A mechanic's lien is enforced by foreclosure. The foreclosure is a legal action against the owner and those whose claims against the property are inferior to the lienor's. A judgment of the court in favor of the lienor orders the sale of the property by an officer of the court, the payment into court of the moneys realized at such sale, a marshalling of those claims against the property which have been affected by the foreclosure, and a payment of the claims in their proper order. The law provides that if there are at the time of the action a number of mechanics' liens against the property, all must be brought into the action so that one action at law disposes of them all.
The right to file a lien is an important one to mechanics and material men. They can ascertain the ownership of the property from the public records, and also find the amount of mortgages or other liens against it. This information assists them in determining whether or not to extend credit to the owner of the property. With due care losses through bad debts can be reduced to a minimum. Other States than New York have laws which give greater effect to mechanic's liens. Objection may be made to some of them on the ground that they tend to discourage building operations especially those of a speculative kind. New buildings are often financed by means of building loan mortgages. It is reasonable to assume that mortgagees will not be attracted to the building loan market should they find that the law protects the mechanic's lienor to the mortgagee's detriment.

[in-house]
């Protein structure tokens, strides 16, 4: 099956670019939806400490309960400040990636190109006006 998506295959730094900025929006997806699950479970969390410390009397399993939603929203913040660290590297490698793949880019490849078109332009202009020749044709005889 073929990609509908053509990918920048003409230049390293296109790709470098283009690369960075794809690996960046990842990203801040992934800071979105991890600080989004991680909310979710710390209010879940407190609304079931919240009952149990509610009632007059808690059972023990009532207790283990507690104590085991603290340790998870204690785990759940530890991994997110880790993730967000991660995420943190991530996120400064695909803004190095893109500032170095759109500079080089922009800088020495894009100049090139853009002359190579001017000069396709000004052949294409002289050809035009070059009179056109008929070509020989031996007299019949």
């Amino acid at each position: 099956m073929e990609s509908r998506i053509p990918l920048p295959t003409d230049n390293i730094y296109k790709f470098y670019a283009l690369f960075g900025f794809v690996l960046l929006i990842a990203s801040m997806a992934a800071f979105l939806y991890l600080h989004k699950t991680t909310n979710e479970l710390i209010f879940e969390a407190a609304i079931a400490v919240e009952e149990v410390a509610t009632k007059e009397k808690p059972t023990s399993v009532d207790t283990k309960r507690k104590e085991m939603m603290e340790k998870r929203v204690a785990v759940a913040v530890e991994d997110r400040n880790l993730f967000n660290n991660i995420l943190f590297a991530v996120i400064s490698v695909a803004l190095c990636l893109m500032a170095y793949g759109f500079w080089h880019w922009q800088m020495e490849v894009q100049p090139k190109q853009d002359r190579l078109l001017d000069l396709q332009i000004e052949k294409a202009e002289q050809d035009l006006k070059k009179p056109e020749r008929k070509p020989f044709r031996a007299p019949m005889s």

The filing of mechanic's liens against a building in course of construction is usually an indication of the inability of the owner to meet his obligations. The important thing for all persons interested in the operation is to get the building finished. It is then capable of producing an income and is more readily saleable. Building loan mortgages are advanced from-time to time during construction and in some States (New York, for example) advances made by a mortgagee before mechanic's liens are filed are prior in lien to the claims of those who per-" formed the work and furnished material. Cessation of work on the building often results in a foreclosure of the building loan mortgage and a consequent loss to the contractors. To remedy this situation the New York law provides that with the approval of the mechanic's lienors holding seventy-five per cent of the amount due, a trust mortgage may be made for the benefit of creditors and additional money borrowed on a mortgage for the purpose of bringing the building to completion. All the liens take equal rank and become subordinate to such a mortgage. The assumption is that on completion the building will be worth enough to repay (1) the money borrowed before the liens were filed, (2) the additional amount borrowed to complete the building, and (3) the amount of the trust mortgage given to secure the amounts due the lienors. Anything the building may bring on a sale in excess of the first and second items will go to pay item number three and will be so much the creditors will get that they would not have received had the original mortgage been foreclosed on an uncompleted building.
The law further provides that lienors of a piece of property to the extent of seventy-five per cent of the aggregate amount of the liens may consent to a sale of the property upon condition that a specified sum be deposited with the county clerk. The property is then freed from the liens and the lienors have recourse to the sum of money so deposited. This is a practical provision of the law designed to permit the sale of the property by negotiation and agreement (even though it bring less than the total liens) rather than at a forced sale resulting from a foreclosure.